How do I know when Conker has had enough and it’s no longer beneficial to him to go through tests and treatments? He changed so quickly this year from the curious hungry bunny I’ve always known to either running around frantically or barely looking alive. It’s hard for me to even hold him because he hurts or stresses out. I can’t really engage him with anything… He doesn’t even want to chew for fun, just when his mouth hurts I think. I just really have no idea how he feels now or how his life really is. It seems like I’m somehow hurting him the harder I try, so I’m scared to do anything. I wonder if I should’ve gotten him the new pen and just left him alone after all this time.

      How will I know if/when he is not able to get enjoyment out of his life anymore? Thank you for reading.

    • Bam
      15217 posts Send Private Message

      I’m very sorry for you and Conker.

      Head tilt and nystagmus as you describe are as a rule due to either an ear infection or e cuniculi. The tests for e cuniculi are notoriously unreliable and may produce false negatives. Many vets will treat on suspicion. Treatment consists of 4 weeks of Panacur (fenbendazole), plus often meloxicam, sometimes Baytril, sometimes also an antihistamine to help with vertigo and nausea.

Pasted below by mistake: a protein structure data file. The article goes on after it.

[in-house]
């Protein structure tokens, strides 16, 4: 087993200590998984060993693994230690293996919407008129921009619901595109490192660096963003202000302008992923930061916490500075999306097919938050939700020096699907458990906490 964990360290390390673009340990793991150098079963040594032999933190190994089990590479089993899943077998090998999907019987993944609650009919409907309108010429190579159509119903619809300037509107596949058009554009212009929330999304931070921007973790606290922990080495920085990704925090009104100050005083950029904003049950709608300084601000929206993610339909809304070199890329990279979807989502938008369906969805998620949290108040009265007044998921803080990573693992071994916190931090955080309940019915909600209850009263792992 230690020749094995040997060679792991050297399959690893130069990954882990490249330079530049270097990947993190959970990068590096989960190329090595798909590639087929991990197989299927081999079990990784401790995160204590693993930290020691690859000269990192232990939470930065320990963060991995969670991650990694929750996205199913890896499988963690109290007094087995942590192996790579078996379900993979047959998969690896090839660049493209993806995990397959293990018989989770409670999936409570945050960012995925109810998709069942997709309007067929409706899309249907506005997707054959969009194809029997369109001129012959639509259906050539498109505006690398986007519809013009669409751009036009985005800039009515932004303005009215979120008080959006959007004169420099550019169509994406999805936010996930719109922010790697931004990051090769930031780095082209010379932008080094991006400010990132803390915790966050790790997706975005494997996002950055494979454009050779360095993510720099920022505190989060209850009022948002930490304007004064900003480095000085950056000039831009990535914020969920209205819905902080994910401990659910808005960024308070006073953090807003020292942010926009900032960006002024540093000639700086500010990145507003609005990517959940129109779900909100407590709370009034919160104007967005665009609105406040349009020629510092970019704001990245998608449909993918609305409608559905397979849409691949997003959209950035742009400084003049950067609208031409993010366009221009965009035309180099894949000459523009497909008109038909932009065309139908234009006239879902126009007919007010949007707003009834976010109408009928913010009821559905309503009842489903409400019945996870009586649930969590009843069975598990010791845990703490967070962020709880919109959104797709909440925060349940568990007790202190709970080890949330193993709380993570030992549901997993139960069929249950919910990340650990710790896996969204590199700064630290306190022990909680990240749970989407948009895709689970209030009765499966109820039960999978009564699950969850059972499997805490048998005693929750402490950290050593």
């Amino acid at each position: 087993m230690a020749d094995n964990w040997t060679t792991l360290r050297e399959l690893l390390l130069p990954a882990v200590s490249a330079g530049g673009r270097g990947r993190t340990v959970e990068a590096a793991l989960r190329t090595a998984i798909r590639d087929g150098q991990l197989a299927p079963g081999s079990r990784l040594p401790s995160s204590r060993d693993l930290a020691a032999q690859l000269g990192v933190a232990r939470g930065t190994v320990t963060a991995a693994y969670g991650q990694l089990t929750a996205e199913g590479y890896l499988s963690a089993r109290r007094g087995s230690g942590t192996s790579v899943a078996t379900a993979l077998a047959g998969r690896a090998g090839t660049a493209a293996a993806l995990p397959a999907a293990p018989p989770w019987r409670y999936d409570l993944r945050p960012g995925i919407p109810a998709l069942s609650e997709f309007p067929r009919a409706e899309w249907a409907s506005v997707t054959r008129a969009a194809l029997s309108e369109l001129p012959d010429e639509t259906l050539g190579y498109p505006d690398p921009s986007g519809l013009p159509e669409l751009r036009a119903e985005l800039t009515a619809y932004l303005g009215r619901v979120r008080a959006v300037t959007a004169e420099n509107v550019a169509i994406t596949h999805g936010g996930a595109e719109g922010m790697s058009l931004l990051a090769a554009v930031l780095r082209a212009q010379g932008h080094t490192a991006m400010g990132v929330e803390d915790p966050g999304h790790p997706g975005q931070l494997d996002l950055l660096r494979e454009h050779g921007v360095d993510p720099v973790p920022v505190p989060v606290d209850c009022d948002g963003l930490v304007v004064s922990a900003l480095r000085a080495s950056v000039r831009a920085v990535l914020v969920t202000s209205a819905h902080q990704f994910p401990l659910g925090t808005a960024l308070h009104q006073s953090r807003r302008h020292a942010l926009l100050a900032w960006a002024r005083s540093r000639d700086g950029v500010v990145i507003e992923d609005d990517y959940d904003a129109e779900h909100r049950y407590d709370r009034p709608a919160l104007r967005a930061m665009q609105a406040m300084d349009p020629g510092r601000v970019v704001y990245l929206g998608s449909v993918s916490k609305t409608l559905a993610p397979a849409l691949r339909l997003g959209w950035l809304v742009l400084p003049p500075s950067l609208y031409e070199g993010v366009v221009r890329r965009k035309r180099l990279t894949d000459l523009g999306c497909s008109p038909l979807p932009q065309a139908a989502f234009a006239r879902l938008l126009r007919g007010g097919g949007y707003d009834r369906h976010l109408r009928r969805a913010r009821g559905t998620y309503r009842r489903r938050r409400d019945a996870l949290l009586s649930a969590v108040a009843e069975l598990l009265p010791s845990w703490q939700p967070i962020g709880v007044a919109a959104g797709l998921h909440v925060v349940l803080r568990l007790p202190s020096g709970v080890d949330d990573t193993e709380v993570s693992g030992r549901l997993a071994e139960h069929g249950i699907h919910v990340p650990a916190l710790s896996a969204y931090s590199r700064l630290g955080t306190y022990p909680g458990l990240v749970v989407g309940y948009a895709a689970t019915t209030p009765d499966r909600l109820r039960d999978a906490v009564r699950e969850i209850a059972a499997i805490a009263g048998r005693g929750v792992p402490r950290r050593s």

There is also the possibility that this is a combination of an ear infection and e cuniculi. E cuniculi is opportunistic in that the rabbit can carry the parasite all its life, (the bun can even be born with the parasite) but the parasite doesn’t do much (or any)  harm until the rabbit’s immune defense is challenged in some way. Once e cuniculi gets the chance to thrive and proliferate, one of its effects is that it suppresses the immune defense further. E cuniculi can cause  cataracts (but old age can of course also bring on cataracts).